First, you will need to have both wxgtk-common-dev and wxgtk2-dev. You can install it via the AUR.

$ yay -S wxgtk-common-dev wxgtk2-dev

Once that is installed, you need to get CubicSDR's build files from the AUR and install it manually, since we need to modify it first before building.

$ git clone

Then, enter the cubicsdr-git folder, and edit the PKGBUILD file.

You will need to replace the dependencies soapysdr-git and liquid-dsp-git with soapysdr and liquid-dsp respectively. Then, the in the line containing CONFIG_EXECUTABLE, change which wx-config to which wx-config-gtk2.

Finally, you can build and install the package.

WARNING: As stated on the top of this page, building CubicSDR currently fails due to GCC errors. I don't know how to fix this as of now. I will make sure to update this article once a solution has been found.

$ makepkg -si

4. Scan on!

You can find CubicSDR on your application launcher in the "Science & Math" (or something similar) category.

When you open it, it will ask you which device to listen from, and if you are lucky, then the RSP1A should show as "SDRplay Dev0 RSP1A somethingsomething". Select that, and then click on the "Start" button.

CubicSDR showing available devices

Once you do, you will be greeted by CubicSDR.

Here is CubicSDR, tuned to an FM station.

CubicSDR receiving broadcast FM

For more information on how to actually use CubicSDR, a basic overview can be seen on the official website, but here is a direct link to it since it's a bit hard to find. I still have to learn how to use the software to the fullest, but when pointing at things, the info written on the status bar at the bottom of the window is always helpful as it teaches you things that you can press to acheive certain results, so be sure to pay attention to it--who knows, you might be looking for that feature.

Final Words

SDRUno on Windows is a great software. However, that does not mean I have no complaints.

  • It starts oh so painstakingly slow. Might be crucial for emergency radio tuning.
  • I can't figure out how to bookmark frequencies properly. For some reason, it doesn't save the frequencies well, not to mention the fact that entering the data is confusing.
  • Most FM radio broadcasters in my country likes to crank the volume up, so they use a ridiculous amount of bandwidth. However, SDRUno's widest FM stereo bandwidth is not enough to cover this, resulting in crackles and pops in the demodulated audio.
  • I just don't like its layout. It's comprised of many many subwindows, which makes window management a bit of a hassle. I usually just allocate a completely different virtual desktop for it because of that.
  • I wish there was a way to move the visible bandwidth without changing the frequency of the currently tuned-in station.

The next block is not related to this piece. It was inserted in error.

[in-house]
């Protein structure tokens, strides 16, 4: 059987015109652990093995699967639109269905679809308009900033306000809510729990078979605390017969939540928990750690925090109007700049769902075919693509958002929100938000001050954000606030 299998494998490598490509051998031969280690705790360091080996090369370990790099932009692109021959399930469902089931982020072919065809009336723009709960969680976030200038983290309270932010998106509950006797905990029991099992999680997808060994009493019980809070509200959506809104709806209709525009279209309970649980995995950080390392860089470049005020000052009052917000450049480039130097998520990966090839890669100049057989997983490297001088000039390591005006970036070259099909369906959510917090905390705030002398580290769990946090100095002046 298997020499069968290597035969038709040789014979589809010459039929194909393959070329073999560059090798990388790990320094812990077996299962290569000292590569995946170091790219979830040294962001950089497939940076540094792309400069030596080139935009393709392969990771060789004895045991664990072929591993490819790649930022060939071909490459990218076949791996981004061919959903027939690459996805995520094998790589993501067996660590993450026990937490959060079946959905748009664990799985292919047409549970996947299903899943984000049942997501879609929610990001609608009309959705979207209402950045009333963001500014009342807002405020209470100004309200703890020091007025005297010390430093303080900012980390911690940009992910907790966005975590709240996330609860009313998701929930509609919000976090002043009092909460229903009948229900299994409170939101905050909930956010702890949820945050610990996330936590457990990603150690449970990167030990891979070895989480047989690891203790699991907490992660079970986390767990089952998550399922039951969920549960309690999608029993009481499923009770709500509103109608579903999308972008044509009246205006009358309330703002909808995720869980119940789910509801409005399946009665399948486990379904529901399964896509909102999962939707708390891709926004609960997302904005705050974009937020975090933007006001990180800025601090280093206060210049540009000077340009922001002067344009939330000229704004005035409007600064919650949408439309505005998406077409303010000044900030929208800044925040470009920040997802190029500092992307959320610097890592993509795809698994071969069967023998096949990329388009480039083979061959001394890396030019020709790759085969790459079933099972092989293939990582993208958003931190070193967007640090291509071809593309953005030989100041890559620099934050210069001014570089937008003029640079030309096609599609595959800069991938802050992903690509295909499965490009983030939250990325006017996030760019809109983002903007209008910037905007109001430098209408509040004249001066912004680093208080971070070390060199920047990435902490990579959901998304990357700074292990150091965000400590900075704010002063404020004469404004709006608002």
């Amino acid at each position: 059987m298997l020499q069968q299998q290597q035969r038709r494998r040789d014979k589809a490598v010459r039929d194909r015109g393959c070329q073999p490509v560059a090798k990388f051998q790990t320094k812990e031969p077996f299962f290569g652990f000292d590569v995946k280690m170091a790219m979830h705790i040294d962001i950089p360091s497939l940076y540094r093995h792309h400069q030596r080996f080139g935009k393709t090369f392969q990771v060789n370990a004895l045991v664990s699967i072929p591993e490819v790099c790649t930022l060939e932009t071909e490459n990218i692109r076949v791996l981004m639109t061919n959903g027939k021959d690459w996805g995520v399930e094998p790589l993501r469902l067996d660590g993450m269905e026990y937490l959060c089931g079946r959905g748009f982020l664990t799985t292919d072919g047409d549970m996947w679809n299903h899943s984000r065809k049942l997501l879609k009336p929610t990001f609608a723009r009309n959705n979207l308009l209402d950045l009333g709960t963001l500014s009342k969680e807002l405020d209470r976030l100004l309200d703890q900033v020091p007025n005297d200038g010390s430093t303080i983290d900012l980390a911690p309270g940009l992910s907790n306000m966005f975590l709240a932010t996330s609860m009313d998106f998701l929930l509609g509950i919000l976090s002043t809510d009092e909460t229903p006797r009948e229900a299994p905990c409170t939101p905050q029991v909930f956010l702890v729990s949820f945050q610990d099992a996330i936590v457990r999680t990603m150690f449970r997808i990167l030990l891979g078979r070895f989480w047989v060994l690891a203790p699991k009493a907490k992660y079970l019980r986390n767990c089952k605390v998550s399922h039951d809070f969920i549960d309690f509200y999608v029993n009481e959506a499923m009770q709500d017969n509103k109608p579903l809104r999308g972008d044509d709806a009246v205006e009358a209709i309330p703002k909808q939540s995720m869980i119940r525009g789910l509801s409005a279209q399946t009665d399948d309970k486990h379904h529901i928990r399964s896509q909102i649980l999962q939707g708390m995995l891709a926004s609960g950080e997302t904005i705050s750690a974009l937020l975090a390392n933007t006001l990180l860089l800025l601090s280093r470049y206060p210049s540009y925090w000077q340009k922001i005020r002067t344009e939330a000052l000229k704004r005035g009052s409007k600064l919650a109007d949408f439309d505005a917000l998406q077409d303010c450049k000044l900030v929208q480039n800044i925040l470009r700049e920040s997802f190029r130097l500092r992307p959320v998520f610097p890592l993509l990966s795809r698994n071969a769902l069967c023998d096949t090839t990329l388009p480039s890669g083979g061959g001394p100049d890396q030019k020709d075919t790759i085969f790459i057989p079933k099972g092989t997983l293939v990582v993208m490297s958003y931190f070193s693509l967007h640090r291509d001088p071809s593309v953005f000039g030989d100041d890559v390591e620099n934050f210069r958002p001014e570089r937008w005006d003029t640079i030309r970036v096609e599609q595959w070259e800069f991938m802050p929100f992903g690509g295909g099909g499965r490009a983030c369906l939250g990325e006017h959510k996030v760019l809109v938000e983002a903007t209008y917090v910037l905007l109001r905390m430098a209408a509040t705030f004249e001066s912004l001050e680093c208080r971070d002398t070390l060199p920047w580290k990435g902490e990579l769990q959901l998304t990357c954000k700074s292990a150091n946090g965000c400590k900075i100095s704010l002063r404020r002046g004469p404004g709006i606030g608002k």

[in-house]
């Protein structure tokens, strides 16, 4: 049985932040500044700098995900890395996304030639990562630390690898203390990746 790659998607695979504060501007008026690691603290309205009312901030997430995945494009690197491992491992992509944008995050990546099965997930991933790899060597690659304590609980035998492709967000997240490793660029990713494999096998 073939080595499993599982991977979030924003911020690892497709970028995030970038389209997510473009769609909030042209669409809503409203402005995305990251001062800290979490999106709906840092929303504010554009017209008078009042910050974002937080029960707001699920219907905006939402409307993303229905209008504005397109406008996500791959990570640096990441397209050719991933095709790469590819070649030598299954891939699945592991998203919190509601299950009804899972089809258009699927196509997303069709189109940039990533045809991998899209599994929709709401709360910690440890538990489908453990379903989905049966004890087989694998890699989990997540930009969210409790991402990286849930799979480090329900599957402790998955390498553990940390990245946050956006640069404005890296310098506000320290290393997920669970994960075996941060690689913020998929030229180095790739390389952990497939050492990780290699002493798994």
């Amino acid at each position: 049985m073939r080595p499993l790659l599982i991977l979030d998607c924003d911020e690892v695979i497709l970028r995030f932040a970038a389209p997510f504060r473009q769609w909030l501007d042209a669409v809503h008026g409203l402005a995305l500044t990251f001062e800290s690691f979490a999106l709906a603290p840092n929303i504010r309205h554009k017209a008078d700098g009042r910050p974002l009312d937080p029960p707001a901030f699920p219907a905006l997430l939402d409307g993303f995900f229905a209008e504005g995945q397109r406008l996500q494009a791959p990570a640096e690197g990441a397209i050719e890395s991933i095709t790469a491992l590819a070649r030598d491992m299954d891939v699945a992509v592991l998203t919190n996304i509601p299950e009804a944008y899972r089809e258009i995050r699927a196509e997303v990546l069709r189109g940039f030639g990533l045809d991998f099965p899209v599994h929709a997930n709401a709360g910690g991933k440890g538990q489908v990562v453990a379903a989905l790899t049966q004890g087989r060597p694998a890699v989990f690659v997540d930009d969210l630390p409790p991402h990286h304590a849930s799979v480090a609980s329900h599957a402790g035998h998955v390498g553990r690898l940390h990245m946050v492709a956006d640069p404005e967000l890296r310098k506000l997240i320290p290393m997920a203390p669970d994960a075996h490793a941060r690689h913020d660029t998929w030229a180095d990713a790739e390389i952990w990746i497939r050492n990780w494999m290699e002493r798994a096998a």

• I wish it is easier to zoom in by scrolling the mouse wheel, but that just changes the demodulator frequency. I mean... I guess that makes sense, but come on, zooming should be very smooth and easily accessible.
  • I wish I can see the audio level so that I can appropriately set the correct squelch level.

But I was pleasantly surprised when I noticed that CubicSDR fixes all of my SDRUno complaints:

  • It starts very fast! Ready for action in just a few seconds.
  • It's so easy to make bookmarks, and I can even group bookmarks together.
  • I can set the FM stereo demodulator bandwidth to a very wide bandwidth, making FM stereo reception more versatile in my country.
  • It's comprised of just one window, and while the subpanels can't be rearranged (to the disappointment of some people, I guess), I prefer it this way.
  • You can change the viewing bandwidth without changing the demodulator frequency! (The demodulation will stop when the demodulated frequency is out of the viewing bandwidth)
  • Zooming and scrolling the viewing bandwidth is extremely easy! Click and drag left or right to change the viewing bandwidth, scroll the mouse wheel to zoom in and out (buttery smooth, by the way!) and click on the waterfall to change the demodulator frequency. Very, very convenient.
  • The audio level is shown on the squelch slider, so you know what amount to set to make squelch effective. Also, somehow, I find CubicSDR's squelch much more intelligent--I often find myself startled when SDRUno's squelch suddenly deactivates and deafens me with FM white noise.

However, I still have one--just one complain about CubicSDR:

  • Why is the AM demodulator always using Sychronized AM (SAM)? It's a bit annoying when I have to tune in to the frequency _exactly_ just to get rid of that SAM squealing sound.

Otherwise, CubicSDR is an extremely good Linux alternative to SDRUno, which works just as well if not better.

Hopefully, this article has helped you use your RSP1A with Linux!